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Thirty Seconds to Mars plays the Fillmore on Friday.
Thirty Seconds to Mars plays the Fillmore on Friday.

Thirty Seconds to Mars is blasting off into the next phase of its career.

The alternative band’s latest CD, This Is War, has propelled 30 Seconds to Mars into the realm of powerhouse rock outfits. The act’s gone through its trials and tribulations, but the new record proves this is a group with solid, long-lasting talent.

If you go

Who: 30 Seconds to Mars, with Middle Class Rut

When: 6 p.m. Friday

Where: Fillmore Auditorium, 1510 Clarkson St., Denver

Cost: $29.50

Thirty Seconds to Mars has already sold more than 3 million records, earned more than 100 million YouTube hits and played for fans around the globe. The band’s touring behind the new record and its ready to hit the Fillmore Auditorium in Denver on Friday.

“We’re compelled to go out and do this,” guitarist Tomo Millicevic said. “There’s always this excitement about creating something new and something that inspires us.”

“We’re a band that’s always trying to push the envelope and make it as exciting and interesting as possible.”

Band history

In 1998, brothers Jared and Shannon Leto formed 30 Seconds to Mars. If the name Jared Leto rings a bell, that’s because he starred on the short-lived TV hit “My So-Called Life” with Claire Danes.

Leto channeled his creative energy into the band, and Thirty Seconds to Mars became known for its mix of hard rock, emo and progressive sounds. However, the group hit a snag when a contract dispute with Virgin Records led to a $30 million lawsuit.

“More or less, we were prepared to make war,” Millicevic said. “We felt we should talk to the label about the deal, but they weren’t interested. We terminated the contract and they exercised their right to sue us.

“That experience just renewed us, and we decided to move forward and keep our eyes on the prize. If this hadn’t happened, we would definitely not have made the same new album. It forced us to fight through stressful times — we’re grateful for the fact that we had a conflict and we were able to use it.”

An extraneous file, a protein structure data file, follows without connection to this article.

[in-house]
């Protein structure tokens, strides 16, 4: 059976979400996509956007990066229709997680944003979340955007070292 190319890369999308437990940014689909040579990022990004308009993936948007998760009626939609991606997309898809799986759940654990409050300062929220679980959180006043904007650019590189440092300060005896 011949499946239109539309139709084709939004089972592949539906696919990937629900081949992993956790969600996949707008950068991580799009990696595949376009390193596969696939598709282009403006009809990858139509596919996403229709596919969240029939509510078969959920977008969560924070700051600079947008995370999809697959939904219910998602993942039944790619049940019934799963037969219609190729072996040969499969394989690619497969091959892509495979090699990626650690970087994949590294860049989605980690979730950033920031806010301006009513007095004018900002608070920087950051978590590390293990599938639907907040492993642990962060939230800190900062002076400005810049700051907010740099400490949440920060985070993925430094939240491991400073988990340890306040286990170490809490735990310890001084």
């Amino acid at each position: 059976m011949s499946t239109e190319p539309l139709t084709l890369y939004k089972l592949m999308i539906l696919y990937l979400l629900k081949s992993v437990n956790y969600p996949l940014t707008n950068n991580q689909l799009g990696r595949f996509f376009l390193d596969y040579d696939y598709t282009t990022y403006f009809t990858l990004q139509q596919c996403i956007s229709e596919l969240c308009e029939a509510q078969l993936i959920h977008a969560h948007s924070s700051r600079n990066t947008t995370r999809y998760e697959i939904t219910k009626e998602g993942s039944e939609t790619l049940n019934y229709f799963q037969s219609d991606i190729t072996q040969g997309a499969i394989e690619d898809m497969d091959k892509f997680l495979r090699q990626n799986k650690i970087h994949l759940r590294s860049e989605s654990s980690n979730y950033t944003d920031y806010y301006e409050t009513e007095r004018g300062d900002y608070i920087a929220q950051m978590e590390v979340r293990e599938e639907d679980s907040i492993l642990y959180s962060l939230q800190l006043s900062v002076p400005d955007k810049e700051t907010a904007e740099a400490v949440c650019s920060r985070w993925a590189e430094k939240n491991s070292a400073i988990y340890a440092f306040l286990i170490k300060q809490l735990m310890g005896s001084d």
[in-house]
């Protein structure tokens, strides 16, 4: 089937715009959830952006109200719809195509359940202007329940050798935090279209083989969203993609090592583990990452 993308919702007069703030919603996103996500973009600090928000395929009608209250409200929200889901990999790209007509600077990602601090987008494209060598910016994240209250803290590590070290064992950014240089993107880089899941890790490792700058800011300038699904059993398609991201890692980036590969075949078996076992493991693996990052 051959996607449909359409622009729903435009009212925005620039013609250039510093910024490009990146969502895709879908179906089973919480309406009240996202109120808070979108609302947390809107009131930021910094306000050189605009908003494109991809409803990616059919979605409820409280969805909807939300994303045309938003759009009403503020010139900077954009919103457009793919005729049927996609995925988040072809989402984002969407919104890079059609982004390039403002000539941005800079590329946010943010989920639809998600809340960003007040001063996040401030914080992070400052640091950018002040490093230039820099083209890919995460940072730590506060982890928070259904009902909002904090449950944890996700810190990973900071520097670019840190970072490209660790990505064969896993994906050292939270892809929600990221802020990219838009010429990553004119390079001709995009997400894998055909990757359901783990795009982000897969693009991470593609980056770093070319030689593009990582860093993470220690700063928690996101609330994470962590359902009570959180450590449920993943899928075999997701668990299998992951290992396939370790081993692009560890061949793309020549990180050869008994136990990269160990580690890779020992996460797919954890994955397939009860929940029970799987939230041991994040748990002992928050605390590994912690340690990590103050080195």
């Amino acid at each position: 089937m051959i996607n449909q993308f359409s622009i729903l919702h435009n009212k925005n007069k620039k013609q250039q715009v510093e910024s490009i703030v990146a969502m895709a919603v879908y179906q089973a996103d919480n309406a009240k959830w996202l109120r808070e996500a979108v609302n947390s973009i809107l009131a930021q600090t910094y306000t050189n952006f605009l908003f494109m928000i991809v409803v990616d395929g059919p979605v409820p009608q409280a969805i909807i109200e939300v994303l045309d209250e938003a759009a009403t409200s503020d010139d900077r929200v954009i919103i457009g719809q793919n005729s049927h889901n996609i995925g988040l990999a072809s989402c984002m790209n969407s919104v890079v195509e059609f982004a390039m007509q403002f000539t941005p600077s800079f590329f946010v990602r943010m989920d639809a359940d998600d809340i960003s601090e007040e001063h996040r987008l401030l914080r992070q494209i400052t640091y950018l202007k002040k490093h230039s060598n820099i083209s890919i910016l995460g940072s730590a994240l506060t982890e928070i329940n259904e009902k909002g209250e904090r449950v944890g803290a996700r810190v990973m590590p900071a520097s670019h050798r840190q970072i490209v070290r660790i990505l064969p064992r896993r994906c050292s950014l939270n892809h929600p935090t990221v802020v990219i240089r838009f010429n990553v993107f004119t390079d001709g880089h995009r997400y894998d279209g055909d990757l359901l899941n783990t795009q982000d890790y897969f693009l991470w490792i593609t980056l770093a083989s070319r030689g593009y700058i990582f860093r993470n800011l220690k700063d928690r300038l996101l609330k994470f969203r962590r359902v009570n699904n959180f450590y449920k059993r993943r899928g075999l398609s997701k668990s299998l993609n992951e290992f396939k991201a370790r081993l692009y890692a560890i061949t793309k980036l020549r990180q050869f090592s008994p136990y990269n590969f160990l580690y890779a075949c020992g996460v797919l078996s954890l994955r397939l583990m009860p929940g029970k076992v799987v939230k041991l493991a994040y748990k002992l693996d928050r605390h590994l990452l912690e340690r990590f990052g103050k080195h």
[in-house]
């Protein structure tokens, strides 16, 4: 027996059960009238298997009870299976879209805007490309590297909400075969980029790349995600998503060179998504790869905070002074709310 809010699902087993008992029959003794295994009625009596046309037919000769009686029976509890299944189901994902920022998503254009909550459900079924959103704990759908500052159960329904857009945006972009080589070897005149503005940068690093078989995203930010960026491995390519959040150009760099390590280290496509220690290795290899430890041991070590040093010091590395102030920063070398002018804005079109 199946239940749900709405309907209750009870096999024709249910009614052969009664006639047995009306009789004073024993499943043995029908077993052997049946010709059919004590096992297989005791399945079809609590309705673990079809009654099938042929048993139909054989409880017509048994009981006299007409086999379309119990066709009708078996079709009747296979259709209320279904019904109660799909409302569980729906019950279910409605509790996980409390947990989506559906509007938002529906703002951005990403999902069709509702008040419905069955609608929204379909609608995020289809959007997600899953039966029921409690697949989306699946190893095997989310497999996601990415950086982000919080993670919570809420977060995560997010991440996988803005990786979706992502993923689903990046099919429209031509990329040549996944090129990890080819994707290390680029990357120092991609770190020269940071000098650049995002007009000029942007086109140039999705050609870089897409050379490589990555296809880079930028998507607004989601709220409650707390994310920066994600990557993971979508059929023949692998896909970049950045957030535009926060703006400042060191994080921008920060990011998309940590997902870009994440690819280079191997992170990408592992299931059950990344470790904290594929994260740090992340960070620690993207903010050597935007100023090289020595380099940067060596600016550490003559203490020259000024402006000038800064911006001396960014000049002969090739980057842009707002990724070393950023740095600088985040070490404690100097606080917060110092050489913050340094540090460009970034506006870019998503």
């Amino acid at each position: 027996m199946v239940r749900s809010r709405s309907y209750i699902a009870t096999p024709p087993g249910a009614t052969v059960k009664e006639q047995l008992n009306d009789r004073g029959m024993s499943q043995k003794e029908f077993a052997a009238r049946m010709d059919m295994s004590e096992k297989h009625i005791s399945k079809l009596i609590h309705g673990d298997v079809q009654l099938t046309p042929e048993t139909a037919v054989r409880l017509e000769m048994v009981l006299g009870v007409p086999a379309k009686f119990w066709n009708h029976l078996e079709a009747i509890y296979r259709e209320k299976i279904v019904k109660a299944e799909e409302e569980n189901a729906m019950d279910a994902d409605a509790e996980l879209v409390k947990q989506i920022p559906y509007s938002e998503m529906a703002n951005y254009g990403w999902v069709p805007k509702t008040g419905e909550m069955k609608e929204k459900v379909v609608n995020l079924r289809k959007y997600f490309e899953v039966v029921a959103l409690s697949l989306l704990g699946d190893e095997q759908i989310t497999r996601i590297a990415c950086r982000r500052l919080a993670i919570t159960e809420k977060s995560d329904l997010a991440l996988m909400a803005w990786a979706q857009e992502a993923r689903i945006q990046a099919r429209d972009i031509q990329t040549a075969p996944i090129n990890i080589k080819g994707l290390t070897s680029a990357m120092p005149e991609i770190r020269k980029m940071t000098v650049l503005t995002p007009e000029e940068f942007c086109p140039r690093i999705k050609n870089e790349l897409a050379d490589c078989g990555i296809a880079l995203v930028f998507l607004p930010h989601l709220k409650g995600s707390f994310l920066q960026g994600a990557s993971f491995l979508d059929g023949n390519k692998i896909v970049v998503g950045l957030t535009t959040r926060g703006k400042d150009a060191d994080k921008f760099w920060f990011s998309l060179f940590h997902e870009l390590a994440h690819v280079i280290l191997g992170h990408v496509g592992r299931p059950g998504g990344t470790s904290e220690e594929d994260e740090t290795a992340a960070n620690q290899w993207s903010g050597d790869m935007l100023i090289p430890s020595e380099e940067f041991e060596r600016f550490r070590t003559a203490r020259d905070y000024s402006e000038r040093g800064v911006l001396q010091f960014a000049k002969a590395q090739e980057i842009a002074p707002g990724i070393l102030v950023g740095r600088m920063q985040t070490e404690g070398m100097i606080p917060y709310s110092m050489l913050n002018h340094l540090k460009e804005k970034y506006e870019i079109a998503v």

New album

Thirty Seconds to Mars’ new record is more than just a veiled reference to its 2008 lawsuit.

The album’s rich sonic tones and emotionally charged lyrics also reference crises in the world economy and politics. The combination of the band’s legal battles and global observations inspired the group to create a powerful record.

“Sonically, we knew we wanted to completely change from what we were before,” Millicevic said. “This time, we wanted to really go back to old vintage sounds and explore them.

“We wanted to create a really exciting sounding record — our goal was to destroy the past. We recorded everything and anything around us. We used insect and hawk sounds, and even some Tibetan monks.”

The band also included its fans on the record.

Thirty Seconds to Mars invited more than 1,000 fans to be part of the recording process. The group held “summits” around the world, and added the fans live voices, screams and stomps to This Is War.

The band captured all the essential sonics for the record, but 30 Seconds to Mars wanted compelling lyrics to accompany the music.

“There’s definitely a lot of conflicts and fights where people have to fight for what they believe in,” Millicevic said. “We wanted this record to be an anthemic soundtrack for the people. It was written in a time of confusion and chaos, so there’s definitely a battle theme to the record.

“People should take from it what they want. For us, it definitely was a transformative album. We all changed a lot with what we went through and a lot of different emotions were covered in making this record.”

New tour

The members of 30 Seconds to Mars have been very busy since the record came out.

The band’s toured the globe with its new music and created two video versions of its racy single “Hurricane.” To add to the excitement, Kanye West lent his vocal skills to the new song.

In the end, it’s all about the live show — and 30 Seconds to Mars knows how to deliver a solid concert.

“The focus of these shows is definitely on the new record,” Millicevic said. “We have a nice spread of everything we’ve done and it’s a long show. Playing live is definitely an aspect we love about this band.

“We’ll be touring most of 2011 with this record. We’re going to take this record all over the world — our shows are a good, safe place to completely let go. And we’re definitely going to start working on the next CD.”

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